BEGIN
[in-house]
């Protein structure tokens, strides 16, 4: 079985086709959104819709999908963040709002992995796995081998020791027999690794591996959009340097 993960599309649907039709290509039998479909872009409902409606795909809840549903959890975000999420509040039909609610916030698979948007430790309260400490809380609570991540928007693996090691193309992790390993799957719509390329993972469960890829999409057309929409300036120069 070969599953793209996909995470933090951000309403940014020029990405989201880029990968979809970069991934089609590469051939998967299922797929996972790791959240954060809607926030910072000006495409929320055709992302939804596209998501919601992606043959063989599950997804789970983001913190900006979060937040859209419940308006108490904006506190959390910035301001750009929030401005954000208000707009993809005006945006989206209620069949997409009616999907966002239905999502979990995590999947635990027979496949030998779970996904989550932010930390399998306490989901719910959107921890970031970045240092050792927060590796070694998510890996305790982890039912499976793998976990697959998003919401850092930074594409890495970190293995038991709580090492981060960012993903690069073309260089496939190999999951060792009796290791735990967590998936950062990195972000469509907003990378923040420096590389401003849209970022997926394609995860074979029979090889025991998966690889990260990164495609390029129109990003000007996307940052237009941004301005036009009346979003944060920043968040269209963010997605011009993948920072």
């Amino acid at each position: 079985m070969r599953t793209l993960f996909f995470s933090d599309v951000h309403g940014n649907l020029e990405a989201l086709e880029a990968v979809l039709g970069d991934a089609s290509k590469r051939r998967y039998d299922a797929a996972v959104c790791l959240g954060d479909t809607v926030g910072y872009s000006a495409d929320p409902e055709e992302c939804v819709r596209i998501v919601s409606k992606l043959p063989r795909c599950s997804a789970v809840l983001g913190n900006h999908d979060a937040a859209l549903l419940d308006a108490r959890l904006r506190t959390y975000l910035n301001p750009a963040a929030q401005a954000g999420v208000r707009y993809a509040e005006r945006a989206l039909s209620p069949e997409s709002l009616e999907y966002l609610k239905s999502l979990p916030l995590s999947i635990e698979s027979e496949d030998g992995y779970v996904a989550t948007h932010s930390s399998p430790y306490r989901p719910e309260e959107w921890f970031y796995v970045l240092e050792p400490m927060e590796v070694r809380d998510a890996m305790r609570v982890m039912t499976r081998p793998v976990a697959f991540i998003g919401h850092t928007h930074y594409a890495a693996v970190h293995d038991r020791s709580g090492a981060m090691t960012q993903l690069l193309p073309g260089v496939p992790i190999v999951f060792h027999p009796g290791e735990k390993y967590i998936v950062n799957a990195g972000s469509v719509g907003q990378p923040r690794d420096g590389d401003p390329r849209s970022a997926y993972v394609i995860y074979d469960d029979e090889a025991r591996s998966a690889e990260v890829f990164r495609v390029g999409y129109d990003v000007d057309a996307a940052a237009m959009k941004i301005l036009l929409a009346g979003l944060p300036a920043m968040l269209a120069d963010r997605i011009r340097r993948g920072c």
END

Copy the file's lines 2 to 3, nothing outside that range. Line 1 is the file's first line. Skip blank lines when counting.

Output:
């Protein structure tokens, strides 16, 4: 079985086709959104819709999908963040709002992995796995081998020791027999690794591996959009340097 993960599309649907039709290509039998479909872009409902409606795909809840549903959890975000999420509040039909609610916030698979948007430790309260400490809380609570991540928007693996090691193309992790390993799957719509390329993972469960890829999409057309929409300036120069 070969599953793209996909995470933090951000309403940014020029990405989201880029990968979809970069991934089609590469051939998967299922797929996972790791959240954060809607926030910072000006495409929320055709992302939804596209998501919601992606043959063989599950997804789970983001913190900006979060937040859209419940308006108490904006506190959390910035301001750009929030401005954000208000707009993809005006945006989206209620069949997409009616999907966002239905999502979990995590999947635990027979496949030998779970996904989550932010930390399998306490989901719910959107921890970031970045240092050792927060590796070694998510890996305790982890039912499976793998976990697959998003919401850092930074594409890495970190293995038991709580090492981060960012993903690069073309260089496939190999999951060792009796290791735990967590998936950062990195972000469509907003990378923040420096590389401003849209970022997926394609995860074979029979090889025991998966690889990260990164495609390029129109990003000007996307940052237009941004301005036009009346979003944060920043968040269209963010997605011009993948920072």
């Amino acid at each position: 079985m070969r599953t793209l993960f996909f995470s933090d599309v951000h309403g940014n649907l020029e990405a989201l086709e880029a990968v979809l039709g970069d991934a089609s290509k590469r051939r998967y039998d299922a797929a996972v959104c790791l959240g954060d479909t809607v926030g910072y872009s000006a495409d929320p409902e055709e992302c939804v819709r596209i998501v919601s409606k992606l043959p063989r795909c599950s997804a789970v809840l983001g913190n900006h999908d979060a937040a859209l549903l419940d308006a108490r959890l904006r506190t959390y975000l910035n301001p750009a963040a929030q401005a954000g999420v208000r707009y993809a509040e005006r945006a989206l039909s209620p069949e997409s709002l009616e999907y966002l609610k239905s999502l979990p916030l995590s999947i635990e698979s027979e496949d030998g992995y779970v996904a989550t948007h932010s930390s399998p430790y306490r989901p719910e309260e959107w921890f970031y796995v970045l240092e050792p400490m927060e590796v070694r809380d998510a890996m305790r609570v982890m039912t499976r081998p793998v976990a697959f991540i998003g919401h850092t928007h930074y594409a890495a693996v970190h293995d038991r020791s709580g090492a981060m090691t960012q993903l690069l193309p073309g260089v496939p992790i190999v999951f060792h027999p009796g290791e735990k390993y967590i998936v950062n799957a990195g972000s469509v719509g907003q990378p923040r690794d420096g590389d401003p390329r849209s970022a997926y993972v394609i995860y074979d469960d029979e090889a025991r591996s998966a690889e990260v890829f990164r495609v390029g999409y129109d990003v000007d057309a996307a940052a237009m959009k941004i301005l036009l929409a009346g979003l944060p300036a920043m968040l269209a120069d963010r997605i011009r340097r993948g920072c």